But the renewed discussion around PALB2 serves as an important reminder that our understanding of genetics continues to expand and prevention is crucial. We all need to take an active part in our healthcare and screenings, like the ones we do for breast cancer.

Here are a few other things to keep in mind.

  1. Check your records. If you had your genetic testing done before 2017 in Ontario’s public health care system, PALB2 may not have been included, as less was known about it at the time. If this is the case, bring it up with your family doctor to discuss next steps.
  2. Awareness and education remain key. Understanding and managing environmental risk factors, like obesity and alcohol consumption, is incredibly important in managing your overall cancer risk. And for the five to ten percent of breast cancers that are hereditary, BRCA1, BRCA2 and PALB2 are not the only genes that could indicate an increased risk. For example, at Medcan, our proactive genetic screening panel includes 12 known breast cancer related genes. While mutations in these genes may not carry as high a risk for breast cancer, they still are important to be aware of—especially since some of them could be found in people without a family history of breast cancer.
  3. Know your options. Currently in Ontario, OHIP covers genetic testing for people who are diagnosed with breast cancer at 45 years old or younger, or if there’s a significant family history of breast and/or related cancers. Ask your family doctor about whether you meet criteria for an assessment through the high-risk Ontario Breast Screening Program (OBSP). If you don’t meet criteria for genetic testing, then it means you’re not considered high-risk (which is a good thing!). Of course, that doesn’t mean your risk is zero. At Medcan, we offer proactive genetic screening for various types of inherited cancers, including breast cancer, for anyone interested in a broader risk assessment.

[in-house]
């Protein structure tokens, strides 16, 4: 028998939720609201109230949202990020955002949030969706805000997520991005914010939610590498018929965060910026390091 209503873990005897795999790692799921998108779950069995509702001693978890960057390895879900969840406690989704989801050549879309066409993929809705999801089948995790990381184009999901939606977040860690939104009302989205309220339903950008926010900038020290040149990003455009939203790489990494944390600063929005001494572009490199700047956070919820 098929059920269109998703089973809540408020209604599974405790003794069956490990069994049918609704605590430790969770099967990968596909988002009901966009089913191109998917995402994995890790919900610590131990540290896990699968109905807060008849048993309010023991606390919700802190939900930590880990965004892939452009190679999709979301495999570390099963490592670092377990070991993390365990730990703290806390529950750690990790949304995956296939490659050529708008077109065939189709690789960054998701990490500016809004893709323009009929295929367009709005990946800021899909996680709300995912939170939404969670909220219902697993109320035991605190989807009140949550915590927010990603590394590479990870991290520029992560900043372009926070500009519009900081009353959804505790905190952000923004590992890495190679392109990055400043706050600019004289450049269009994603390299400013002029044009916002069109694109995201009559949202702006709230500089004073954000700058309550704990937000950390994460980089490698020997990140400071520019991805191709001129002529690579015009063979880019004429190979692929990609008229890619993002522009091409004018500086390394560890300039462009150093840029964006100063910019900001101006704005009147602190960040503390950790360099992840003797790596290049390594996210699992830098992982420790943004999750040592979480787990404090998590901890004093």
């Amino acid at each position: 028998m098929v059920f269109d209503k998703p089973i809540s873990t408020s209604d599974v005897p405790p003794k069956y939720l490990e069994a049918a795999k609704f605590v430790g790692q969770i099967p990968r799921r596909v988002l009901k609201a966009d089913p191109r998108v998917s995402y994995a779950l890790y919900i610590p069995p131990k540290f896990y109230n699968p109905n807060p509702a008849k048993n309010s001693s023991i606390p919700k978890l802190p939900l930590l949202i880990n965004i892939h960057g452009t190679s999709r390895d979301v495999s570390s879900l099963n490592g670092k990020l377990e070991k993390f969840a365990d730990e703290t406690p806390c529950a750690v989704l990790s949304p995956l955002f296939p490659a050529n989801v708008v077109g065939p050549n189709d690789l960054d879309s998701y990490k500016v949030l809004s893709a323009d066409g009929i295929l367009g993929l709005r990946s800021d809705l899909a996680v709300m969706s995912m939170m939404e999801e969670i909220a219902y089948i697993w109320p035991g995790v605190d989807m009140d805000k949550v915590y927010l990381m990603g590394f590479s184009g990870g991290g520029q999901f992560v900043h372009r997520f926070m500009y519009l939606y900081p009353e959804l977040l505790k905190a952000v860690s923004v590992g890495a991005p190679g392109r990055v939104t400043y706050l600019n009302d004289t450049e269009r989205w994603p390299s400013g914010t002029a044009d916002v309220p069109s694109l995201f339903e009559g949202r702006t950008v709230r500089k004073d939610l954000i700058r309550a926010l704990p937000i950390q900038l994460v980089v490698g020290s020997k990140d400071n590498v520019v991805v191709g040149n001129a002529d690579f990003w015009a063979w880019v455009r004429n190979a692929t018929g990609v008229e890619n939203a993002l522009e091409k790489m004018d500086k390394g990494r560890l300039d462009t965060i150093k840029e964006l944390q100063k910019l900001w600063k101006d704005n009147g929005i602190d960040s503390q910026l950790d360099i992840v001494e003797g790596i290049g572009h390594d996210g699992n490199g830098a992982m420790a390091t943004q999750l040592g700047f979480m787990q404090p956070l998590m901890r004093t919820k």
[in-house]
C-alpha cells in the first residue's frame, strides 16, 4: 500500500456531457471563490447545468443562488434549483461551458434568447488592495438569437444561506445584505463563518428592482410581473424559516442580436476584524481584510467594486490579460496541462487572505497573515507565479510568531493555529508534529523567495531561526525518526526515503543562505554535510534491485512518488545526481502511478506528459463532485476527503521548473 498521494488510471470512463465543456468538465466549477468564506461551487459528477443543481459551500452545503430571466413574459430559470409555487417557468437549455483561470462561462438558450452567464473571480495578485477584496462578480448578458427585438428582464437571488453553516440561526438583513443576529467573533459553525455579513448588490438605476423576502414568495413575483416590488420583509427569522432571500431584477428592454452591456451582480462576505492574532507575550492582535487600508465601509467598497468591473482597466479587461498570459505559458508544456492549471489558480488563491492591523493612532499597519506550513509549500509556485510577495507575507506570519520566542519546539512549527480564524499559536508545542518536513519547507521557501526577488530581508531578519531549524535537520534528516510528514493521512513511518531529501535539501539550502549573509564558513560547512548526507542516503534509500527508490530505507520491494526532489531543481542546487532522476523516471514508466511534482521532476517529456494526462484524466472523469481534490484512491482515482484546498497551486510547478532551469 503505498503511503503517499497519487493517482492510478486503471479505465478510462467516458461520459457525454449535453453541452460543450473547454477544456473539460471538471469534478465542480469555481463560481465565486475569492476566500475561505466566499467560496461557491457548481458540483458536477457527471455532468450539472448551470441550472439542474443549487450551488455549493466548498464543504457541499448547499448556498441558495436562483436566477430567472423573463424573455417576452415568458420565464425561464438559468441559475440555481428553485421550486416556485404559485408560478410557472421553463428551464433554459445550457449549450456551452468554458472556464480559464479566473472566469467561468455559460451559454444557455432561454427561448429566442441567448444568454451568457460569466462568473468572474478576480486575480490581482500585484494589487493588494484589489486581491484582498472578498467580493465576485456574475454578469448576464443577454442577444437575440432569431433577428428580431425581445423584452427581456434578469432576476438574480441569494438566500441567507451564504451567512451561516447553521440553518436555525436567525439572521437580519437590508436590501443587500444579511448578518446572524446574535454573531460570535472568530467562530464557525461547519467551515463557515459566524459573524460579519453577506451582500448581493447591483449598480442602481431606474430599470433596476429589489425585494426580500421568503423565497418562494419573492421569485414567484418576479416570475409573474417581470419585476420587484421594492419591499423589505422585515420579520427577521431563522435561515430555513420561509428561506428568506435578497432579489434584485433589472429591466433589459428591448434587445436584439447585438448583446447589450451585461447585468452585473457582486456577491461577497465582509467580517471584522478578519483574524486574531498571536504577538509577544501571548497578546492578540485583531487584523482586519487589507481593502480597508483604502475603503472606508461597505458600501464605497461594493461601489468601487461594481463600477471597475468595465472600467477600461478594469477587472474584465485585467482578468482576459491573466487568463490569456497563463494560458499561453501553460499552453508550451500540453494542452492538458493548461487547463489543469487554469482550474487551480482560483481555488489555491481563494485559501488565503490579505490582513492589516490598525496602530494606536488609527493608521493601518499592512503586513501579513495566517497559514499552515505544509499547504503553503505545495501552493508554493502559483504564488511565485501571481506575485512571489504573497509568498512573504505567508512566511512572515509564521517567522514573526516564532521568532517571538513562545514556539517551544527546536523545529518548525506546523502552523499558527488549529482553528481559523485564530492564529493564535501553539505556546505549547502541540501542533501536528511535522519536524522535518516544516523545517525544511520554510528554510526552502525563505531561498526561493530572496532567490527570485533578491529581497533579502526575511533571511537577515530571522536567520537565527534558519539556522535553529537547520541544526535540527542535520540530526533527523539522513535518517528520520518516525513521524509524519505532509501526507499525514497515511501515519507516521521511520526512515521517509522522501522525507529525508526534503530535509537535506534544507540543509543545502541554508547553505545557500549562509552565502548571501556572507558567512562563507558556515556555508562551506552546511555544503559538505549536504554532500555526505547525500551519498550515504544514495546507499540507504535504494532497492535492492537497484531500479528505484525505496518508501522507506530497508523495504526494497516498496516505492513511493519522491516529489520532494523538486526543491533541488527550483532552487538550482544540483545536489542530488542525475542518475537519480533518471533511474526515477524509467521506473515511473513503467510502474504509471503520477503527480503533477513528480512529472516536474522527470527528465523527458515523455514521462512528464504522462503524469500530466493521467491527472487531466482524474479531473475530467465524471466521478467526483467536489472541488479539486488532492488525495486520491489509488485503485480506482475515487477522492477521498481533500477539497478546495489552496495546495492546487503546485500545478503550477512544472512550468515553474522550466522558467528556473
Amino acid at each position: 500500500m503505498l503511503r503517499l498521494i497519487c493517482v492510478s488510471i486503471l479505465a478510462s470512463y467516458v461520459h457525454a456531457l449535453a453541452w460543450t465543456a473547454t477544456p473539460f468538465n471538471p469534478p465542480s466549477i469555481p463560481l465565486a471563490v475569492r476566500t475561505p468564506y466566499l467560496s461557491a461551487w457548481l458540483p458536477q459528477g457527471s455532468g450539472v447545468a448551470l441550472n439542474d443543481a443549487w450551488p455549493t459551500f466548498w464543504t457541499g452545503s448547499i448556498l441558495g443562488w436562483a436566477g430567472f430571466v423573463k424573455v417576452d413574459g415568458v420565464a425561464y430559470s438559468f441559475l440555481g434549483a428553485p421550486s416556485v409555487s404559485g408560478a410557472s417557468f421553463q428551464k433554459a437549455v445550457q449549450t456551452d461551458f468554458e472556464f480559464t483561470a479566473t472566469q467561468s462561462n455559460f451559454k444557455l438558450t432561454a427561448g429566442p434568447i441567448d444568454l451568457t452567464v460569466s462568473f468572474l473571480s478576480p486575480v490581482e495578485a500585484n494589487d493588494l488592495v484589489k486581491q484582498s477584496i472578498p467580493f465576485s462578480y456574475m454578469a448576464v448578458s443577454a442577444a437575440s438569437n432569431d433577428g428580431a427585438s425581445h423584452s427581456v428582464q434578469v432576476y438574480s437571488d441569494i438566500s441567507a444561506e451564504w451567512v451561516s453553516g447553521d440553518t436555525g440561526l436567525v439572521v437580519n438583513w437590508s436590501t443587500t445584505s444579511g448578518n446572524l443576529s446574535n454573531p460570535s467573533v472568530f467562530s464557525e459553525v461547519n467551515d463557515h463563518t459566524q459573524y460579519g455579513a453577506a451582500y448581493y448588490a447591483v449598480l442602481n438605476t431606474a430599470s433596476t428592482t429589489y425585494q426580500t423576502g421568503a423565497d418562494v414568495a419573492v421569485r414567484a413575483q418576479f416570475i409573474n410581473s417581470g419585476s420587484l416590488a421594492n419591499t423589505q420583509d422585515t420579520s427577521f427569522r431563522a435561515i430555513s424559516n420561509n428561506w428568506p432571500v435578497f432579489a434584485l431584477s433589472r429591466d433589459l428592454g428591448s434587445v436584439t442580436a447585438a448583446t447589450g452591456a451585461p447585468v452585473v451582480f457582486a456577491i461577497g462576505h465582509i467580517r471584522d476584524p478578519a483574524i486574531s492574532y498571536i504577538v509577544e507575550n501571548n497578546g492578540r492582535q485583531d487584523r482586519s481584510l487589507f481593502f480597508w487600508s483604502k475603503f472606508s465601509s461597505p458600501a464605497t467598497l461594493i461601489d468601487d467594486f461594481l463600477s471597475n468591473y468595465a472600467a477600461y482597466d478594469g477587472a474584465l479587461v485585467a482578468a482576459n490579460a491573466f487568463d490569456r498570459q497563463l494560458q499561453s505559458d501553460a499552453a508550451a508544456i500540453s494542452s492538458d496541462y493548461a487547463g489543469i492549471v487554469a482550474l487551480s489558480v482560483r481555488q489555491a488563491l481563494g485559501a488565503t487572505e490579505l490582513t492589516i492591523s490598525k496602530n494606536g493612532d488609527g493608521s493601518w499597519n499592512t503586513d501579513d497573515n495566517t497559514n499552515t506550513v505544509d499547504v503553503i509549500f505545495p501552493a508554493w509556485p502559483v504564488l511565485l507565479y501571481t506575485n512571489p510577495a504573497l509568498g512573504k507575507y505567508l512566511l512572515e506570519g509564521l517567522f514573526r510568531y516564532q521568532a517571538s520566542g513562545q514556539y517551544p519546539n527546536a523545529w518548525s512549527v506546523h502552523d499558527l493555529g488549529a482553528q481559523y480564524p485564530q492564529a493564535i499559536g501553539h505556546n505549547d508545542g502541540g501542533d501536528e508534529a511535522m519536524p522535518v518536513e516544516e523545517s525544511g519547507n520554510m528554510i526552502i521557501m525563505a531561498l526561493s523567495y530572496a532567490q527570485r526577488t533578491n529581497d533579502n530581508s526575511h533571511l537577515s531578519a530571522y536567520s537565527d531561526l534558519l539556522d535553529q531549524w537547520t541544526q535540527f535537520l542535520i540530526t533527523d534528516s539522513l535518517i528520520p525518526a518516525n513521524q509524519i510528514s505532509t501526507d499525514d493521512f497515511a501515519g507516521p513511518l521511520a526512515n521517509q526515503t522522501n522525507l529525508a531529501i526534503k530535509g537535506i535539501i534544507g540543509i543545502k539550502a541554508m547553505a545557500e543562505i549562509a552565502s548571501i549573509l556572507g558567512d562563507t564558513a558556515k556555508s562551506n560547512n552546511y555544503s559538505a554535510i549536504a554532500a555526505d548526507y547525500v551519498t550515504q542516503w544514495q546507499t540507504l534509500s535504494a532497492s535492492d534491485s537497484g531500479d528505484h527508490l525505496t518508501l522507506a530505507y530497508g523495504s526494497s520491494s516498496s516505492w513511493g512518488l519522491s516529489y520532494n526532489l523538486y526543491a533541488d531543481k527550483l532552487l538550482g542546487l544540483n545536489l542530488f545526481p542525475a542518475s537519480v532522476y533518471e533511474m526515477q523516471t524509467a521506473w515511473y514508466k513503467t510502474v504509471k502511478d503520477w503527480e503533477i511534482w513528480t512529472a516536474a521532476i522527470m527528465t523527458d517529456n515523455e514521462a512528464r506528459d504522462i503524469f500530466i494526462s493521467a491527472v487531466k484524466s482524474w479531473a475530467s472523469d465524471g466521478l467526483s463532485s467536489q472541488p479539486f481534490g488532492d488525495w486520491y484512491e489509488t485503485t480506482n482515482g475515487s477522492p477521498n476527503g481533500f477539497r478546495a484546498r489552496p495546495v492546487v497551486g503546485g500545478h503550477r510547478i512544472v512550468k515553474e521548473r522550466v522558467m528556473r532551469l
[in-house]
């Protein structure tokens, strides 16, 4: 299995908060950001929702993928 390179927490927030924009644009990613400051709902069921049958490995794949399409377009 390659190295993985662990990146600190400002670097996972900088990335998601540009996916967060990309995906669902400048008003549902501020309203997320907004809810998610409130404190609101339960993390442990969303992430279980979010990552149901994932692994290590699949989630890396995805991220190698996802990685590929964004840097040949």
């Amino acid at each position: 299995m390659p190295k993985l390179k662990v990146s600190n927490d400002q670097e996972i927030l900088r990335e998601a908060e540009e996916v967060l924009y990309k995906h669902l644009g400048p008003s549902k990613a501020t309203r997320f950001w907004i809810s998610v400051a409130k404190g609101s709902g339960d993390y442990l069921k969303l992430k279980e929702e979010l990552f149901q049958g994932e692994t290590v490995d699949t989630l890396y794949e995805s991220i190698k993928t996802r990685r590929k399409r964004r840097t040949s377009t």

4. Stay on top of preventive measures. If you’re not considered high-risk for breast cancer, the Ontario Breast Screening Program recommends mammograms every two years for those between the ages of 50 and 74. If you are at high risk—if you’ve tested positive for certain breast cancer gene mutations, for example—then a few things are recommended. First, that you have a clinical breast exam every six to 12 months starting at age 25, then having both an annual mammogram and breast MRI which could start as early as age 30. It’s important to note that breast MRIs typically wouldn’t be included in standard screening options, which is why genetic testing can be a helpful tool in developing more personalized management recommendations.

When it comes to breast cancer—and a whole host of other illnesses—prevention is the greatest tool in your arsenal. Make sure you use it.

For more information about Medcan’s Genetics program or to book a genetic counselling session, email BookingTeam@Medcan.com.